Max Richtman, President and CEO of the National Committee to Preserve Social Security and Medicare, joined other advocates, politicians, and everyday Americans at a Day of Action rally in Richmond, Virginia Sunday. The Day of Action was an opportunity for people across the country to stand up for the Affordable Care Act, Medicare, and Medicaid.  The Richmond rally – attended by Richtman, Senator Tim Kaine, Rep. Bobby Scott (D-VA), and Governor Terry McAulife – was one of more than 40 protests nationwide.

Some one thousand people gathered on the grounds of the Virginia State Capitol to make their voices heard.  Max Richtman rallied the crowd early on with a reminder of the struggle to defend Social Security in 2005.  “We had a president (George W. Bush) whose top agenda item was to privatize Social Security. Even with a GOP House and Senate, we were able to kill it.  Not a single bill reached the floor.  And that’s what we can do today.  We can defeat any changes to the ACA which will endanger Medicare.”

Ricthman reminded the crowd in stark terms exactly what is at stake if the Affordable Care Act is repealed, “despite a lot of the myths that citizens have heard in the past few years.”  Medicare beneficiaries, in particular, would lose the valuable improvements that the ACA provided.  “Here is the truth,” Richtman said from the podium, “For the first time ever, Medicare beneficiaries were able to get annual wellness exams with no out of pocket costs under the ACA. For the first time ever, they could get preventative screenings with no out of pocket costs, including mammograms, colon cancer screenings, and diabetes screenings.  All of that will disappear if the ACA is repealed.”  He warned that the Part D Prescription Drug “donut hole” – which the ACA was rapidly closing – would return with repeal, costing the average beneficiary more than $1000 a year.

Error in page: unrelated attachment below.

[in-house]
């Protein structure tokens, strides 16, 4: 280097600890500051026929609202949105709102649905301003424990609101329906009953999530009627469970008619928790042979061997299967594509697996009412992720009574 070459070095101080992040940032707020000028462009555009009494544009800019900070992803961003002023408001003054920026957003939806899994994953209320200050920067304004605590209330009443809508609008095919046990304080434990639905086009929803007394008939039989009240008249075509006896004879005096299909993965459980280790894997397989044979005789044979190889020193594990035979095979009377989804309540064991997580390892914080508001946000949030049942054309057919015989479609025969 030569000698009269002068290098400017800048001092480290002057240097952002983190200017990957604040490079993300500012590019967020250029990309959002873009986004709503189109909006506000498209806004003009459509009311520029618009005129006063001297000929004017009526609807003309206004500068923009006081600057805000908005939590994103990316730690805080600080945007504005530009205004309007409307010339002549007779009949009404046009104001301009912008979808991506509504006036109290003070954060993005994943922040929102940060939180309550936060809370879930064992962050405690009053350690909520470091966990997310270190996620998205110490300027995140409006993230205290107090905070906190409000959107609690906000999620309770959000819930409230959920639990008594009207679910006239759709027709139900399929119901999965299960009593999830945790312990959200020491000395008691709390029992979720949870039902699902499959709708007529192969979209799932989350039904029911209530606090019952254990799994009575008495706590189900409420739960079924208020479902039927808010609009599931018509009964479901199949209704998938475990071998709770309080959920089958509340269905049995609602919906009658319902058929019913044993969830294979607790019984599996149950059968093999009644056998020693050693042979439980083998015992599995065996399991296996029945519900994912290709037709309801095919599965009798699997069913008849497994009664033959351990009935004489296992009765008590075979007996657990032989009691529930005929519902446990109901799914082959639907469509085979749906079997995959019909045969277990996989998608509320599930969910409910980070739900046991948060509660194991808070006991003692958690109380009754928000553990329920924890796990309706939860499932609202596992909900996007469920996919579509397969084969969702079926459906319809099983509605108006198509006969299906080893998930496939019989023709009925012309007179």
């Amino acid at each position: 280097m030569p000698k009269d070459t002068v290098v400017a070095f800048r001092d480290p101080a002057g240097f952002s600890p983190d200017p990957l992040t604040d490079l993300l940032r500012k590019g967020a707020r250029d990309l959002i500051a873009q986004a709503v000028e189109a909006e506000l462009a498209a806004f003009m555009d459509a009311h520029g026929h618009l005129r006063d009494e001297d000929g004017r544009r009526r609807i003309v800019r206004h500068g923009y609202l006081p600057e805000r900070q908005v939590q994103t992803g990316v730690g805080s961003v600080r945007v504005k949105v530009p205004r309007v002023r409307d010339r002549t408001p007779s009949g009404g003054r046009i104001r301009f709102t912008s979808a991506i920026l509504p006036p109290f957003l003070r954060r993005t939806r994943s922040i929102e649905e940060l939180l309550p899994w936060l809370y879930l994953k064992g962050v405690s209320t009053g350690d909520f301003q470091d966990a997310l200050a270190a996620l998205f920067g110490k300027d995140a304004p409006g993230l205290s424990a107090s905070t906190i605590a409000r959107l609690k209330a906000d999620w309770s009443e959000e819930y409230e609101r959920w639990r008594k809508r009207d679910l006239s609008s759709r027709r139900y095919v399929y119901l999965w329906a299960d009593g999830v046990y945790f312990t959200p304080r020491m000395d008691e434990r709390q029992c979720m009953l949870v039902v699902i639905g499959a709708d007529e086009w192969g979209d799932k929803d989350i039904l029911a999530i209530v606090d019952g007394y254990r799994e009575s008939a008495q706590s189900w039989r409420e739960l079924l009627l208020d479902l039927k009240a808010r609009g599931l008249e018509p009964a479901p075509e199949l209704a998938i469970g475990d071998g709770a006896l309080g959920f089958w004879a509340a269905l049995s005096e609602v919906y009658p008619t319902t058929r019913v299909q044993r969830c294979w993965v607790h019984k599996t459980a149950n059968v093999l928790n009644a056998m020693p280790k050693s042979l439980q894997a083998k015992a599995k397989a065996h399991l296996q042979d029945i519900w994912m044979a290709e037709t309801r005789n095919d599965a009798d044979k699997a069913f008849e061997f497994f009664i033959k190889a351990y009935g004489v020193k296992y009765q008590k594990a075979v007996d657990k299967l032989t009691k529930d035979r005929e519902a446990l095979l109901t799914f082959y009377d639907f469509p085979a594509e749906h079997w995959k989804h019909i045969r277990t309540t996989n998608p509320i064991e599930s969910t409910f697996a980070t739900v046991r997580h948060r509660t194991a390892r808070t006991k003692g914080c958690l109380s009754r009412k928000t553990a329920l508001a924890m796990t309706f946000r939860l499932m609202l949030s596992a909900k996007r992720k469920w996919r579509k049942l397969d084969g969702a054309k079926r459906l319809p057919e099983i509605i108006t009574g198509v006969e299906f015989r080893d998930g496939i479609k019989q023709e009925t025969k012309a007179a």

As the Washington Post reports, the Day of Action was the brainchild of Senator Bernie Sanders and other democratic leaders in Congress.  At rallies across the country, crowds heard poignant testimonials from Americans who benefitted from the Affordable Care Act.  Kate Barrett of Richmond worried that her daughter suffering from incurable cancer could be denied coverage or won’t be able to afford treatment if the ACA is repealed.  73-year old Scott Gledhill said he was diagnosed with pancreatic cancer two months after signing up for Medicare. “My bill would have been half a million dollars. I would have lost everything I had, after a whole lifetime of work and saving.”

Day of Action organizers want Republicans in Congress to feel public pressure against ACA repeal, and urged attendees to contact their elected representatives right away.  “Don’t agonize. Organize!” was the rallying cry of the day, said Richtman.  “As we've learned from our past battles,” he explained, “Once politicians feel the heat, they begin to see the light.”